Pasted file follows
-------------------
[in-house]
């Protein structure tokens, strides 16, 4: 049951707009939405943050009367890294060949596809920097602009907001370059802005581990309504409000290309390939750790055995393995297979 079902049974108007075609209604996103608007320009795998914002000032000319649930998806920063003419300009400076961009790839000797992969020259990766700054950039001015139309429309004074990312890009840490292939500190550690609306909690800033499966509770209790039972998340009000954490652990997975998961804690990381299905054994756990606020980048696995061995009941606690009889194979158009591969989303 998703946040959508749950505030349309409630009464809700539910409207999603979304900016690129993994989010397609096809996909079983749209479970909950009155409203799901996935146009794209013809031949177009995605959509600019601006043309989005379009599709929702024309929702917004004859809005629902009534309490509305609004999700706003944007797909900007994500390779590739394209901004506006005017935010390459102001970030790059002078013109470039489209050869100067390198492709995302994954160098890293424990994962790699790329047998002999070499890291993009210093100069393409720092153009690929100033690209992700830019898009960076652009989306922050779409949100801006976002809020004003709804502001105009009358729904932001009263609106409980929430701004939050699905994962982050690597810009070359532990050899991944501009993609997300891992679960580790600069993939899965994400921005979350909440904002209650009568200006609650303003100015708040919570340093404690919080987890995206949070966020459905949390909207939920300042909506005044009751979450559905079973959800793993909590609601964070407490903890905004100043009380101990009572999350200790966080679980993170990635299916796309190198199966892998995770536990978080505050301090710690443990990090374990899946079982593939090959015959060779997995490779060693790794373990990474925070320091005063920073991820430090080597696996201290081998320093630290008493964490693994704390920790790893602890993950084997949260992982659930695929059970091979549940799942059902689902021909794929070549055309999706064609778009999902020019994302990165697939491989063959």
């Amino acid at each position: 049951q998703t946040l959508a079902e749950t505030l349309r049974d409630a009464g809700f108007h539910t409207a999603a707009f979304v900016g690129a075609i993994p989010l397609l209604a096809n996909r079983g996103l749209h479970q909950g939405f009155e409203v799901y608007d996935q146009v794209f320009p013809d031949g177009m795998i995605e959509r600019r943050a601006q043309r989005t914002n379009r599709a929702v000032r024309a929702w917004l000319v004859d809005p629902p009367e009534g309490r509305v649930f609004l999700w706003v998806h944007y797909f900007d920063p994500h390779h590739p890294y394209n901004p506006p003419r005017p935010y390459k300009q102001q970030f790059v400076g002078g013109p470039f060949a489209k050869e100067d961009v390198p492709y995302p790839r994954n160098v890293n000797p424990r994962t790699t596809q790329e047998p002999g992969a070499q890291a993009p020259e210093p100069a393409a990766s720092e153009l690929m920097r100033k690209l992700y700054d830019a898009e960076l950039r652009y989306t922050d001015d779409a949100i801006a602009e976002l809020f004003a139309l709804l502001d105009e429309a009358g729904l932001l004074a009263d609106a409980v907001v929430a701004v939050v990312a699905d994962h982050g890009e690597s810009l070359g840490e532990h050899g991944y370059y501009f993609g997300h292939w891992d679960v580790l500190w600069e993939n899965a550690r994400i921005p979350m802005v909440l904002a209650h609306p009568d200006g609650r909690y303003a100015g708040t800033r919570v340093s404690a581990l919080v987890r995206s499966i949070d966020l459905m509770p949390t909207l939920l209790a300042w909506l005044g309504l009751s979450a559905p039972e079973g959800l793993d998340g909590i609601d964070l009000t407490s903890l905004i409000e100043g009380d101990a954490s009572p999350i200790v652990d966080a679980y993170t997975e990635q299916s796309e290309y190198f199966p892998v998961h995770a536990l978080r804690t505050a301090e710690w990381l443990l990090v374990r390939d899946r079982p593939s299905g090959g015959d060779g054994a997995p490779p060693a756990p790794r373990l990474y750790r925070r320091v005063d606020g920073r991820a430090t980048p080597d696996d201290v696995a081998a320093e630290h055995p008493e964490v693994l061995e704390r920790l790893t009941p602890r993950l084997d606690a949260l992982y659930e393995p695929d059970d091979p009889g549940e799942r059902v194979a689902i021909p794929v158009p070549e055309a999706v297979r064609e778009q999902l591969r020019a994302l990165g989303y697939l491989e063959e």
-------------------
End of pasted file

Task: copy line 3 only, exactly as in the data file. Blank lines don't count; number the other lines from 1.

């Amino acid at each position: 049951q998703t946040l959508a079902e749950t505030l349309r049974d409630a009464g809700f108007h539910t409207a999603a707009f979304v900016g690129a075609i993994p989010l397609l209604a096809n996909r079983g996103l749209h479970q909950g939405f009155e409203v799901y608007d996935q146009v794209f320009p013809d031949g177009m795998i995605e959509r600019r943050a601006q043309r989005t914002n379009r599709a929702v000032r024309a929702w917004l000319v004859d809005p629902p009367e009534g309490r509305v649930f609004l999700w706003v998806h944007y797909f900007d920063p994500h390779h590739p890294y394209n901004p506006p003419r005017p935010y390459k300009q102001q970030f790059v400076g002078g013109p470039f060949a489209k050869e100067d961009v390198p492709y995302p790839r994954n160098v890293n000797p424990r994962t790699t596809q790329e047998p002999g992969a070499q890291a993009p020259e210093p100069a393409a990766s720092e153009l690929m920097r100033k690209l992700y700054d830019a898009e960076l950039r652009y989306t922050d001015d779409a949100i801006a602009e976002l809020f004003a139309l709804l502001d105009e429309a009358g729904l932001l004074a009263d609106a409980v907001v929430a701004v939050v990312a699905d994962h982050g890009e690597s810009l070359g840490e532990h050899g991944y370059y501009f993609g997300h292939w891992d679960v580790l500190w600069e993939n899965a550690r994400i921005p979350m802005v909440l904002a209650h609306p009568d200006g609650r909690y303003a100015g708040t800033r919570v340093s404690a581990l919080v987890r995206s499966i949070d966020l459905m509770p949390t909207l939920l209790a300042w909506l005044g309504l009751s979450a559905p039972e079973g959800l793993d998340g909590i609601d964070l009000t407490s903890l905004i409000e100043g009380d101990a954490s009572p999350i200790v652990d966080a679980y993170t997975e990635q299916s796309e290309y190198f199966p892998v998961h995770a536990l978080r804690t505050a301090e710690w990381l443990l990090v374990r390939d899946r079982p593939s299905g090959g015959d060779g054994a997995p490779p060693a756990p790794r373990l990474y750790r925070r320091v005063d606020g920073r991820a430090t980048p080597d696996d201290v696995a081998a320093e630290h055995p008493e964490v693994l061995e704390r920790l790893t009941p602890r993950l084997d606690a949260l992982y659930e393995p695929d059970d091979p009889g549940e799942r059902v194979a689902i021909p794929v158009p070549e055309a999706v297979r064609e778009q999902l591969r020019a994302l990165g989303y697939l491989e063959e």